A favorite pastime for us Earth-bound cloud gazers is to dream up animals that resemble a nearby cumulus cloud. Well, astronomers are no different when it comes to cosmic “clouds” of gas, dust, and newborn stars.
Take, for instance, the Running Chicken Nebula. While observers don’t quite agree on which end is its head and which is the tailfeathers, one thing is for certain — this particular celestial display is definitely a nebula most fowl, and a new image from the European Southern Observatory’s Very Large Survey Telescope, or VST, captures it in all its avian-like glory.
Meet the Running Chicken Nebula
If you could see the Running Chicken Nebula with the unaided eye, it would be spread across a swath of night sky the size of 25 full Moons. But because this glowing cloud lies 6,500 light years away, we need telescopes like VST, which specializes in wide, all-encompassing views of the cosmos (which help the Very Large Telescope, or VLT, find targets to zoom in on) in order to see it.
This image is actually a mosaic of hundreds of individual images, carefully merged together into this 1.5 billion-pixel panorama. You can zoom in and explore all the dazzling details on the European Southern Obseratory’s website.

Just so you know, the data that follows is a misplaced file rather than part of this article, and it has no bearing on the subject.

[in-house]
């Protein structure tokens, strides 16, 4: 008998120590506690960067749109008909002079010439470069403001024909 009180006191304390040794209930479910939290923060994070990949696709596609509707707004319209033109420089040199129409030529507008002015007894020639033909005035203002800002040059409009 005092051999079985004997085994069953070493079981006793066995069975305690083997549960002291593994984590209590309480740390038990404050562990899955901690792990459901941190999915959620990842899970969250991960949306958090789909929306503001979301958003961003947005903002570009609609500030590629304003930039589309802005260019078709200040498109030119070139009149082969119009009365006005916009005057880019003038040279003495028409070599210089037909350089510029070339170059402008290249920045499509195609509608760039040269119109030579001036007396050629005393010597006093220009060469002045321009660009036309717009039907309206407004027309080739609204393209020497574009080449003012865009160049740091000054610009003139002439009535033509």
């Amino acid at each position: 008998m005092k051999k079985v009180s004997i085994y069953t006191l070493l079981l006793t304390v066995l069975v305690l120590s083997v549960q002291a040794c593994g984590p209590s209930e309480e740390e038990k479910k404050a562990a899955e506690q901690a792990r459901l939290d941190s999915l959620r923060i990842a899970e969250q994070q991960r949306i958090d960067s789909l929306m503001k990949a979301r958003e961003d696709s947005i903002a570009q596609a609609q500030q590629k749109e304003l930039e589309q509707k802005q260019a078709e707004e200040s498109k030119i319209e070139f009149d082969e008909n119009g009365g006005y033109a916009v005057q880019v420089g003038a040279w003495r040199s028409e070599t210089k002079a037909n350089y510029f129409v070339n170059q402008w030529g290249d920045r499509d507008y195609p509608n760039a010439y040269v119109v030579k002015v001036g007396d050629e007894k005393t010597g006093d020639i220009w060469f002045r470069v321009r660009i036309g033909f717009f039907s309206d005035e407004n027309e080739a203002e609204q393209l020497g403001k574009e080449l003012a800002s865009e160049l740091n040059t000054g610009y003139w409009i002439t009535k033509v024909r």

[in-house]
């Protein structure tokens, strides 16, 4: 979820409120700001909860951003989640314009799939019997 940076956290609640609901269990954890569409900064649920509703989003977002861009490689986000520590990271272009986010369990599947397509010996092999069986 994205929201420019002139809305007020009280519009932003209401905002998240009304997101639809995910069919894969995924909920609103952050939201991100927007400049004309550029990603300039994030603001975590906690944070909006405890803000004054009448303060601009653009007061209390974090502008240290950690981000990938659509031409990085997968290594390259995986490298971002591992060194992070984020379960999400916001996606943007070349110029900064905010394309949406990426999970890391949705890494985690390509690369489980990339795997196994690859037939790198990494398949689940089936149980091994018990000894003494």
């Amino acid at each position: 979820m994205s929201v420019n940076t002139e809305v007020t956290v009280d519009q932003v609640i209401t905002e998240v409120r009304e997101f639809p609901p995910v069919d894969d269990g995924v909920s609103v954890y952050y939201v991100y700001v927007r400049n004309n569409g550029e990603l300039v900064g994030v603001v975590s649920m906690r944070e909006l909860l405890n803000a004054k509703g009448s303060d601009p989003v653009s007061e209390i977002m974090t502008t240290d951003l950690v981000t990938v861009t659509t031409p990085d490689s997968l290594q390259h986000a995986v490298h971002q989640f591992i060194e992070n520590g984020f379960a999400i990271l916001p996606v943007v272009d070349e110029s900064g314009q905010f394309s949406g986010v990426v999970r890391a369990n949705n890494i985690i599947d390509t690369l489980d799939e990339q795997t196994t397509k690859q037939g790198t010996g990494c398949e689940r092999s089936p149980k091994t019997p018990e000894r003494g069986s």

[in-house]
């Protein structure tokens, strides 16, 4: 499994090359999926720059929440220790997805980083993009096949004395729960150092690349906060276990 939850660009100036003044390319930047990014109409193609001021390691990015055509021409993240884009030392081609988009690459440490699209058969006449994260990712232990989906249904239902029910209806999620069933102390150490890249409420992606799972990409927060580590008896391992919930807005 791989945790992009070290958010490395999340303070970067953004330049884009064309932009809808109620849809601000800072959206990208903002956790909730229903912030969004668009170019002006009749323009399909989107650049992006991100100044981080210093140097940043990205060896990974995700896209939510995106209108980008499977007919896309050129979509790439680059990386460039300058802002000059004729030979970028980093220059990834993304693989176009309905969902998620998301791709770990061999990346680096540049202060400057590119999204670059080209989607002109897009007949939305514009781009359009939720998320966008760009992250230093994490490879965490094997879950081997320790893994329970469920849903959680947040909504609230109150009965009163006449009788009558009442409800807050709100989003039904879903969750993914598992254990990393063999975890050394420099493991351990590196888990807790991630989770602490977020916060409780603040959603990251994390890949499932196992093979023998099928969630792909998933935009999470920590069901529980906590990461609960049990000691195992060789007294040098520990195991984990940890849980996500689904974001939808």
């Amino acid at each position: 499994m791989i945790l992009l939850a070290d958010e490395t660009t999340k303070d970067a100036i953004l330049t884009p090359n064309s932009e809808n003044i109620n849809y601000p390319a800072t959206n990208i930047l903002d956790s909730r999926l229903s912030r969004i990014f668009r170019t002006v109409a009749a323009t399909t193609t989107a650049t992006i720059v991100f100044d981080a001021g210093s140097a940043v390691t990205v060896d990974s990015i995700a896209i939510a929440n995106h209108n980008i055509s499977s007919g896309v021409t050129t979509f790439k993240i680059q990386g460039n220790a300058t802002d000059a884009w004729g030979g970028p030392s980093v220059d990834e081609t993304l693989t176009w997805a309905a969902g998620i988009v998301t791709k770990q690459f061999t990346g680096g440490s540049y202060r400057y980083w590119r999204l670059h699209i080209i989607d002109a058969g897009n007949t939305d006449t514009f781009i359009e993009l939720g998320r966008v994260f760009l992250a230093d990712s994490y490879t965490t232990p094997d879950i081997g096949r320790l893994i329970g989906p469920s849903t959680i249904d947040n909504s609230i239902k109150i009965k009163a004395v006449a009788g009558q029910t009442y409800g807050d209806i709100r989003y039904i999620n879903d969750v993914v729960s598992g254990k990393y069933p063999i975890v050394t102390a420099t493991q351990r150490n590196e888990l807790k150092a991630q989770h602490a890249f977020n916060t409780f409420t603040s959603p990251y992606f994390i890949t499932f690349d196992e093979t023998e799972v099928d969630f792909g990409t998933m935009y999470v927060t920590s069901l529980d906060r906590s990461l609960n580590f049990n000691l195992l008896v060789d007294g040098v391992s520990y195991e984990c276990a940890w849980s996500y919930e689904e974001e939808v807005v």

Deep in the billowing clouds that make up the Running Chicken, dense patches of gas are collapsing under their own mass, kickstarting nuclear fusion at their cores and flaring new stars to life. Those young stars blast everything around them with powerful ultraviolet radiation, which heats clouds of hydrogen to the bright pink glow that suffuses most of the image. Newborn stars are especially active in the brightest area of the nebula — that feathery pastel wisps of gas and dust that look like either the chicken’s head or its tailfeathers (depending on your point of view).
Stellar winds laden with ultraviolet radiation and charged particles bombard the surrounding gas, carving out cavities and sculpting pillars. Zoom in on the VST image and scroll around, and you’ll see several small, dark chunks of gas and dust. These patches, called Bok Globules, are dense enough to stand up to the young stars’ ultraviolet blasts while the lighter material around them gets blown away.
The Running Chicken Nebula is about 720 light years wide, and the European Southern Observatory states that “it would take an average chicken almost 21 billion years to run across it.” Astronomers still don’t agree on what would motivate the chicken, but a leading theory suggests getting to the other side.